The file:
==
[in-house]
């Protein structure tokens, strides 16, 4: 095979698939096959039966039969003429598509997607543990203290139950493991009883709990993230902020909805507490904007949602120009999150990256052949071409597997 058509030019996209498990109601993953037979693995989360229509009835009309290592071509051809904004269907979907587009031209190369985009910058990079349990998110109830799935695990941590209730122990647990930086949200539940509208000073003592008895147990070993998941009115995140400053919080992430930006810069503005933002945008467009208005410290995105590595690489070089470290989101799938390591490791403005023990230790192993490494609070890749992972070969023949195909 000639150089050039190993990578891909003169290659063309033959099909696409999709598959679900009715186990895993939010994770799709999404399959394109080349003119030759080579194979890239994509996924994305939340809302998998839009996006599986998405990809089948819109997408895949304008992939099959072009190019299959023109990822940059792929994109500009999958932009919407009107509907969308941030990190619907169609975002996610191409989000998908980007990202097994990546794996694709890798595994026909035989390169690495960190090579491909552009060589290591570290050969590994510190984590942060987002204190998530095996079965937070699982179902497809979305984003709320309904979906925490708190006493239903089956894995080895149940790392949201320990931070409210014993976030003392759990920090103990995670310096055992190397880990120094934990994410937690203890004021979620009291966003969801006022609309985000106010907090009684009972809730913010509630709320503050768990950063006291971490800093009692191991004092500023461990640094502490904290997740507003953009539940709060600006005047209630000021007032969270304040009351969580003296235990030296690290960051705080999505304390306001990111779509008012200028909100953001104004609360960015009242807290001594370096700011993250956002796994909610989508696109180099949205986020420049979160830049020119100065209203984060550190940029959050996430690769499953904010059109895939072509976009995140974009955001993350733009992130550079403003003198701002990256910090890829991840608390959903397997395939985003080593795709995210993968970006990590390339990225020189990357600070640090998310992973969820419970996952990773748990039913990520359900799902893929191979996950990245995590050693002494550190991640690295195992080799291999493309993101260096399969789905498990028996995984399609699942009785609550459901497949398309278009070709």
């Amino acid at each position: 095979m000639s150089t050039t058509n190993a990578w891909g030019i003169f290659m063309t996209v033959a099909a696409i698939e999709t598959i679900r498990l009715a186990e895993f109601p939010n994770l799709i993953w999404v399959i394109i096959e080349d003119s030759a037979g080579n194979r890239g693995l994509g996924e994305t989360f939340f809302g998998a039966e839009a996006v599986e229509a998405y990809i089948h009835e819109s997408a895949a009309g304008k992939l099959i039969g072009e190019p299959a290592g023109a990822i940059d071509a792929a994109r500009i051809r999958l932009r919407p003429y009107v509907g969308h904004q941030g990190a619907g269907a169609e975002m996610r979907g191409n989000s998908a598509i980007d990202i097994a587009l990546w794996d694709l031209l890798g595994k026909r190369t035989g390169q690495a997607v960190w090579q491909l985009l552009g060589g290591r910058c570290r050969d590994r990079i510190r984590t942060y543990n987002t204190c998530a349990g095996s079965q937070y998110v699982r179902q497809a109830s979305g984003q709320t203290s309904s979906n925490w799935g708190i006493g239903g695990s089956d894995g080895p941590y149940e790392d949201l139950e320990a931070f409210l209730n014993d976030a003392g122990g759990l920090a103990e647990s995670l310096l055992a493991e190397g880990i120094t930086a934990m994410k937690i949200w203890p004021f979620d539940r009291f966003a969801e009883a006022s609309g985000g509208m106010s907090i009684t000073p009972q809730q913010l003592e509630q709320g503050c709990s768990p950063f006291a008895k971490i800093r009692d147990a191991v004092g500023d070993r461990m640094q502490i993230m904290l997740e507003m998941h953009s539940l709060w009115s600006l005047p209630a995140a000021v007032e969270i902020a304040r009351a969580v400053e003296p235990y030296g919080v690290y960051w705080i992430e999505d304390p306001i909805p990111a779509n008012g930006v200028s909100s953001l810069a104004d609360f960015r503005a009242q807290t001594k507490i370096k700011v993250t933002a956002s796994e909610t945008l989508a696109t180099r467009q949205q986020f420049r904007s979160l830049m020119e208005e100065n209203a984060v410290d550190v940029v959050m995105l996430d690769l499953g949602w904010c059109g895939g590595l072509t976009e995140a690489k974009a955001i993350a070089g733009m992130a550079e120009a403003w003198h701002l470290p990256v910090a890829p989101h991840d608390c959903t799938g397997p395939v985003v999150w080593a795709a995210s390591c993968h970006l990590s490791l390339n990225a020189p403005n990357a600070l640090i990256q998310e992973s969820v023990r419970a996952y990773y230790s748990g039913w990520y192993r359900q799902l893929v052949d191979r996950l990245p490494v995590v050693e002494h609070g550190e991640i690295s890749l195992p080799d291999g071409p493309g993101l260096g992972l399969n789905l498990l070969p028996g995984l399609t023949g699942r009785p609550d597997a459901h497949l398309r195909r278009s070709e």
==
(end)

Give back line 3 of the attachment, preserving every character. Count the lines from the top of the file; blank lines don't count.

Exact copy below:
């Amino acid at each position: 095979m000639s150089t050039t058509n190993a990578w891909g030019i003169f290659m063309t996209v033959a099909a696409i698939e999709t598959i679900r498990l009715a186990e895993f109601p939010n994770l799709i993953w999404v399959i394109i096959e080349d003119s030759a037979g080579n194979r890239g693995l994509g996924e994305t989360f939340f809302g998998a039966e839009a996006v599986e229509a998405y990809i089948h009835e819109s997408a895949a009309g304008k992939l099959i039969g072009e190019p299959a290592g023109a990822i940059d071509a792929a994109r500009i051809r999958l932009r919407p003429y009107v509907g969308h904004q941030g990190a619907g269907a169609e975002m996610r979907g191409n989000s998908a598509i980007d990202i097994a587009l990546w794996d694709l031209l890798g595994k026909r190369t035989g390169q690495a997607v960190w090579q491909l985009l552009g060589g290591r910058c570290r050969d590994r990079i510190r984590t942060y543990n987002t204190c998530a349990g095996s079965q937070y998110v699982r179902q497809a109830s979305g984003q709320t203290s309904s979906n925490w799935g708190i006493g239903g695990s089956d894995g080895p941590y149940e790392d949201l139950e320990a931070f409210l209730n014993d976030a003392g122990g759990l920090a103990e647990s995670l310096l055992a493991e190397g880990i120094t930086a934990m994410k937690i949200w203890p004021f979620d539940r009291f966003a969801e009883a006022s609309g985000g509208m106010s907090i009684t000073p009972q809730q913010l003592e509630q709320g503050c709990s768990p950063f006291a008895k971490i800093r009692d147990a191991v004092g500023d070993r461990m640094q502490i993230m904290l997740e507003m998941h953009s539940l709060w009115s600006l005047p209630a995140a000021v007032e969270i902020a304040r009351a969580v400053e003296p235990y030296g919080v690290y960051w705080i992430e999505d304390p306001i909805p990111a779509n008012g930006v200028s909100s953001l810069a104004d609360f960015r503005a009242q807290t001594k507490i370096k700011v993250t933002a956002s796994e909610t945008l989508a696109t180099r467009q949205q986020f420049r904007s979160l830049m020119e208005e100065n209203a984060v410290d550190v940029v959050m995105l996430d690769l499953g949602w904010c059109g895939g590595l072509t976009e995140a690489k974009a955001i993350a070089g733009m992130a550079e120009a403003w003198h701002l470290p990256v910090a890829p989101h991840d608390c959903t799938g397997p395939v985003v999150w080593a795709a995210s390591c993968h970006l990590s490791l390339n990225a020189p403005n990357a600070l640090i990256q998310e992973s969820v023990r419970a996952y990773y230790s748990g039913w990520y192993r359900q799902l893929v052949d191979r996950l990245p490494v995590v050693e002494h609070g550190e991640i690295s890749l195992p080799d291999g071409p493309g993101l260096g992972l399969n789905l498990l070969p028996g995984l399609t023949g699942r009785p609550d597997a459901h497949l398309r195909r278009s070709e």